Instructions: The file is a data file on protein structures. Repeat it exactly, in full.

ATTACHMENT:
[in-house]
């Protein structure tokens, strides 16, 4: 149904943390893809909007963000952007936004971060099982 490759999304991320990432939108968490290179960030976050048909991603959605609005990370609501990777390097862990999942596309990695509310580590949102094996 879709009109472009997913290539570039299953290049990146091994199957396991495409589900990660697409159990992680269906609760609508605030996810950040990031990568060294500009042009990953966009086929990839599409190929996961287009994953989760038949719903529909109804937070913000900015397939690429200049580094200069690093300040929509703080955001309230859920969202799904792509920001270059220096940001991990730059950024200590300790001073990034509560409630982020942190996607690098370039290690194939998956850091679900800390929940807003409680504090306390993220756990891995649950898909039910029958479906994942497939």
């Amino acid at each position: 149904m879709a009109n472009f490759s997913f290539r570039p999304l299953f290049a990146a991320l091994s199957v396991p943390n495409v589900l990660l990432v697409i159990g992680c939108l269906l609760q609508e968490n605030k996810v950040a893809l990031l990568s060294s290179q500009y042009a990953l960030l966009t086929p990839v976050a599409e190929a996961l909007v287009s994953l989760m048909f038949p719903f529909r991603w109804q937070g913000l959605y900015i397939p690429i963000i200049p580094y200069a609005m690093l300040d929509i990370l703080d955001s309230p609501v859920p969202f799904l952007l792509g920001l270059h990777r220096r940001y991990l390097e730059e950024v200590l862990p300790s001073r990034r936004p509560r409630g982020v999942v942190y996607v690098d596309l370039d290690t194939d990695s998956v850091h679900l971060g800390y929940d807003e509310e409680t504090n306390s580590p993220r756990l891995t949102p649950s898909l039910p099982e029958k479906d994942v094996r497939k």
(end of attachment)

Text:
[in-house]
């Protein structure tokens, strides 16, 4: 149904943390893809909007963000952007936004971060099982 490759999304991320990432939108968490290179960030976050048909991603959605609005990370609501990777390097862990999942596309990695509310580590949102094996 879709009109472009997913290539570039299953290049990146091994199957396991495409589900990660697409159990992680269906609760609508605030996810950040990031990568060294500009042009990953966009086929990839599409190929996961287009994953989760038949719903529909109804937070913000900015397939690429200049580094200069690093300040929509703080955001309230859920969202799904792509920001270059220096940001991990730059950024200590300790001073990034509560409630982020942190996607690098370039290690194939998956850091679900800390929940807003409680504090306390993220756990891995649950898909039910029958479906994942497939």
């Amino acid at each position: 149904m879709a009109n472009f490759s997913f290539r570039p999304l299953f290049a990146a991320l091994s199957v396991p943390n495409v589900l990660l990432v697409i159990g992680c939108l269906l609760q609508e968490n605030k996810v950040a893809l990031l990568s060294s290179q500009y042009a990953l960030l966009t086929p990839v976050a599409e190929a996961l909007v287009s994953l989760m048909f038949p719903f529909r991603w109804q937070g913000l959605y900015i397939p690429i963000i200049p580094y200069a609005m690093l300040d929509i990370l703080d955001s309230p609501v859920p969202f799904l952007l792509g920001l270059h990777r220096r940001y991990l390097e730059e950024v200590l862990p300790s001073r990034r936004p509560r409630g982020v999942v942190y996607v690098d596309l370039d290690t194939d990695s998956v850091h679900l971060g800390y929940d807003e509310e409680t504090n306390s580590p993220r756990l891995t949102p649950s898909l039910p099982e029958k479906d994942v094996r497939k």